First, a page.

4.2 Prevention of Recurrent Atrial Fibrillation
The other goal of β-blocker use is to prevent the recurrence of AF. After 6 months of follow-up, metoprolol use was shown to significantly decrease the recurrence of AF compared with placebo in patients enrolled after cardioversion of persistent AF. In those who had a relapse, heart rate was significantly lower in the metoprolol group .
In the post hoc analysis of the MERIT-HF study, β-blocker use in patients with HF significantly reduced the risk of new-onset AF compared with placebo (RR 0.53; p = 0.0005) . A meta-analysis of seven HF trials also found that β-blockers significantly reduced the occurrence of AF, with an RR reduction of 27% (p < 0.001) . The BEST genetic substudy revealed that only patients with HF with the Arg389Arg genotype experienced a considerable risk reduction for new-onset AF when using bucindolol. The ongoing GENETIC-AF study will investigate the effect of bucindolol versus metoprolol use in ADRB1 Arg389Arg homozygous patients and hopefully shed more light on the pharmacogenomic aspects of β-blockade . In terms of survival, data from the COMET study indicated that new-onset AF is an independent predictor of long-term all-cause mortality in patients with HF .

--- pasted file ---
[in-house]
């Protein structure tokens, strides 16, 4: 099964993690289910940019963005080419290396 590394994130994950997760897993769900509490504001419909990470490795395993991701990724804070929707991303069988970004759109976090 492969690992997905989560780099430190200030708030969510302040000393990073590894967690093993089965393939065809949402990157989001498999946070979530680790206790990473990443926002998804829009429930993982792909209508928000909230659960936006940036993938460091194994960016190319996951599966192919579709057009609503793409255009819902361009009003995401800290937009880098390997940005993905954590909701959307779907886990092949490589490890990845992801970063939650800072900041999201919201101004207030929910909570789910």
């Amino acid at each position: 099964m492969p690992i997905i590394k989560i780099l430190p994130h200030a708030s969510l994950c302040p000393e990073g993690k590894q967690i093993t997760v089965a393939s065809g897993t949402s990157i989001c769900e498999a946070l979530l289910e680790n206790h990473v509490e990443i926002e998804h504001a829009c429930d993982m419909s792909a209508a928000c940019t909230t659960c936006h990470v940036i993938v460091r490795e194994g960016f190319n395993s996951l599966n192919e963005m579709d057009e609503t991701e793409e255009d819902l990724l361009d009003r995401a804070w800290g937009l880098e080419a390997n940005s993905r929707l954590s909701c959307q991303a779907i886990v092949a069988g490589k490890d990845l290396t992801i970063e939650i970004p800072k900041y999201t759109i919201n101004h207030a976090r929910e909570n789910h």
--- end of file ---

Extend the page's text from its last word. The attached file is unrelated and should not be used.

In patients after MI with left ventricular dysfunction, β-blocker use substantially reduced the incidence of AF or flutter (HR 0.41; p = 0.0003); the corresponding risk of ventricular tachyarrhythmia was even lower (HR 0.24; p < 0.0001) .